When should sperm donation be considered?

Sperm donation may be an option in the following situations:

  • Where a genetic abnormality carried by the male partner could be inherited
  • Following repeated failed ICSI/TESA cycles for suboptimal sperm quality
  • For same sex and single women who wish to become pregnant

Where does donor sperm come from?

 At present, we source all of our donor sperm from two sperm banks in Denmark:

What testing procedures do donors go through?

All donors have to go through a rigorous screening process. This includes:

  • A thorough interview where they will be questioned about their medical history, their family's medical history, and a detailed sexual history (number of sexual partners, history of sexually transmitted infections).
  • They also have to undergo a physical examination. This is to detect any abnormalities and also to assess risky lifestyle practices.
  • Blood tests are performed to detect:
    • Blood type and Rhesus status
    • HIV 1 and 2
    • HTVL 1 and 2 (Human T cell lymphotropic viruses)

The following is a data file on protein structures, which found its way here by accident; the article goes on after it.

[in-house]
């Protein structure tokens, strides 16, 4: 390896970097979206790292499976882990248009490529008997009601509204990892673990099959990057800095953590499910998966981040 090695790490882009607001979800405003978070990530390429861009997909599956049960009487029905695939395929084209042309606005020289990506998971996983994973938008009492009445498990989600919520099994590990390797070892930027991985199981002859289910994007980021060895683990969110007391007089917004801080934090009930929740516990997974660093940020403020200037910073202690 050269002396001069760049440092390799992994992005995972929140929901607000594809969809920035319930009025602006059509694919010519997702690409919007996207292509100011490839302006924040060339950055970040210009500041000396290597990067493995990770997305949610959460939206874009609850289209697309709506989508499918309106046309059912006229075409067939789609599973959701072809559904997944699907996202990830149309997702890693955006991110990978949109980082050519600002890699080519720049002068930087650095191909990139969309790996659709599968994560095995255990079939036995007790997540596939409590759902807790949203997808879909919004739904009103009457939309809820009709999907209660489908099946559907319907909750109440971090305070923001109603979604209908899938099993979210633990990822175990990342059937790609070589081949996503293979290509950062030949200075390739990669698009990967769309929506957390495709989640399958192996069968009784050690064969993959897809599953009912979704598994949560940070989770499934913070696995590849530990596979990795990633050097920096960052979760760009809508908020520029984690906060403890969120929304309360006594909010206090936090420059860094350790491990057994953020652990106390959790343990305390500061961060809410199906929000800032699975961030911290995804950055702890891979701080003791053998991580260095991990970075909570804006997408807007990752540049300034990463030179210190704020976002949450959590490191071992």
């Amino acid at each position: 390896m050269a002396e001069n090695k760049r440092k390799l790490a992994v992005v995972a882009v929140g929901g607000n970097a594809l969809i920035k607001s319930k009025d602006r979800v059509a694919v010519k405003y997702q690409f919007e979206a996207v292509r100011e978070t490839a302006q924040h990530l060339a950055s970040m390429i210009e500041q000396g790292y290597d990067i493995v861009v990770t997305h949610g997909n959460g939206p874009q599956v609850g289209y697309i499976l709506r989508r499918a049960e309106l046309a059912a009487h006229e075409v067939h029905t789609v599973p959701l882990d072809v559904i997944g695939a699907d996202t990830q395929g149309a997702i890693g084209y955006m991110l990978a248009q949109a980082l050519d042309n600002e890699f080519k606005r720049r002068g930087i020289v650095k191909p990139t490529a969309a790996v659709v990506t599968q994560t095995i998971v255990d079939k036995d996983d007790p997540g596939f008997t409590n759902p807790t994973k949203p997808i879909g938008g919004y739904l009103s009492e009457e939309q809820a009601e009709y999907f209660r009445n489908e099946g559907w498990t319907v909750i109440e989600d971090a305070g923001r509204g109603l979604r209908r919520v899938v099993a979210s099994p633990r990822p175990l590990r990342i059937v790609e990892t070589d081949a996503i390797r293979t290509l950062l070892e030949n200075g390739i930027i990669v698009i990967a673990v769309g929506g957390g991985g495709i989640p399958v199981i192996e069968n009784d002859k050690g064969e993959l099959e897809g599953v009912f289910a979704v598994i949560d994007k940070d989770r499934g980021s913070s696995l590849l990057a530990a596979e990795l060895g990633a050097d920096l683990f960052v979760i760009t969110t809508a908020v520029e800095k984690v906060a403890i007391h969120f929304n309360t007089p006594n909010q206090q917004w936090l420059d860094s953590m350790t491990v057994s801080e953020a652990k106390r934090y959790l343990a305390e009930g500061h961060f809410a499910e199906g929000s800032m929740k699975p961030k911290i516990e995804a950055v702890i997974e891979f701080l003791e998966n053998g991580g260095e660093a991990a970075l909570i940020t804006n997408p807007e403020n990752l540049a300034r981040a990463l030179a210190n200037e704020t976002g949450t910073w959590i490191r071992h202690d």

• Hepatitis B & C
    • Bacterial Sexually Transmitted Infections, Cytomegalovirus (CMV)
    • Chromosomal disorders

Semen and blood samples from the donor are tested at two different time points to make sure all results are accurate. Firstly they are tested when the man applies to become a donor. The samples are then frozen for 6 months and re-tested. It is only when the results of the second testing have been cleared that the man can become a donor.

For further information on screening and selection processes please refer to Cryos and European sperm Bank websites. For more help and advice please contact our Donor Co-ordinator Jennifer Culligan on:

+353 21 4865764


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